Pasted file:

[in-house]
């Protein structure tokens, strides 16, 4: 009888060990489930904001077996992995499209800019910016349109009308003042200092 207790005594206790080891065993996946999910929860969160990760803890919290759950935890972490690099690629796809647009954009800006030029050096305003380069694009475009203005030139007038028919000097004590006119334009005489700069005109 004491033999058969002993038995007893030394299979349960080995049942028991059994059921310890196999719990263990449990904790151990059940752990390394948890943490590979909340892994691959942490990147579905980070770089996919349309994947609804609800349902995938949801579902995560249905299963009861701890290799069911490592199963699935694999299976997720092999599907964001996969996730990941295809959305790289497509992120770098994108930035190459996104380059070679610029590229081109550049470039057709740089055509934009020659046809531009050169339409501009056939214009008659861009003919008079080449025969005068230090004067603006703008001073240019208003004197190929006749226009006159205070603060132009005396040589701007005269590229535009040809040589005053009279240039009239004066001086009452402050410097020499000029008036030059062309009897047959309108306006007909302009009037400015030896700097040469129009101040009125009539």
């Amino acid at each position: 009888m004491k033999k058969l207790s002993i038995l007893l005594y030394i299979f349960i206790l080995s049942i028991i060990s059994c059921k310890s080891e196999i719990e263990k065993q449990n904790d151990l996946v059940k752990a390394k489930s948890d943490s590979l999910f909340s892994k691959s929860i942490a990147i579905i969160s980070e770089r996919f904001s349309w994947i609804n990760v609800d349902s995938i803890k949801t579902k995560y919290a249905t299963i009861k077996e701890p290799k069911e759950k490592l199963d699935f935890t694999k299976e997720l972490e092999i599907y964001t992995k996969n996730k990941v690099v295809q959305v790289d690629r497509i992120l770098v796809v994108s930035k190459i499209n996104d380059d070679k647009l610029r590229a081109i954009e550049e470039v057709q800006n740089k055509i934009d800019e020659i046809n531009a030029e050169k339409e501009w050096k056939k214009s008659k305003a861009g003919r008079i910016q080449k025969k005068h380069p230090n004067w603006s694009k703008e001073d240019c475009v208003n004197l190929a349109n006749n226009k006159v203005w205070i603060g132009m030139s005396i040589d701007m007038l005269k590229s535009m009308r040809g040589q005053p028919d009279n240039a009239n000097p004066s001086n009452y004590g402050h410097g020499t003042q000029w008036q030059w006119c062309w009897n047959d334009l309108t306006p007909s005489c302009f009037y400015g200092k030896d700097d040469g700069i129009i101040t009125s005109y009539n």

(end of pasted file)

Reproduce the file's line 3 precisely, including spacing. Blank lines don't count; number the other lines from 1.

């Amino acid at each position: 009888m004491k033999k058969l207790s002993i038995l007893l005594y030394i299979f349960i206790l080995s049942i028991i060990s059994c059921k310890s080891e196999i719990e263990k065993q449990n904790d151990l996946v059940k752990a390394k489930s948890d943490s590979l999910f909340s892994k691959s929860i942490a990147i579905i969160s980070e770089r996919f904001s349309w994947i609804n990760v609800d349902s995938i803890k949801t579902k995560y919290a249905t299963i009861k077996e701890p290799k069911e759950k490592l199963d699935f935890t694999k299976e997720l972490e092999i599907y964001t992995k996969n996730k990941v690099v295809q959305v790289d690629r497509i992120l770098v796809v994108s930035k190459i499209n996104d380059d070679k647009l610029r590229a081109i954009e550049e470039v057709q800006n740089k055509i934009d800019e020659i046809n531009a030029e050169k339409e501009w050096k056939k214009s008659k305003a861009g003919r008079i910016q080449k025969k005068h380069p230090n004067w603006s694009k703008e001073d240019c475009v208003n004197l190929a349109n006749n226009k006159v203005w205070i603060g132009m030139s005396i040589d701007m007038l005269k590229s535009m009308r040809g040589q005053p028919d009279n240039a009239n000097p004066s001086n009452y004590g402050h410097g020499t003042q000029w008036q030059w006119c062309w009897n047959d334009l309108t306006p007909s005489c302009f009037y400015g200092k030896d700097d040469g700069i129009i101040t009125s005109y009539n």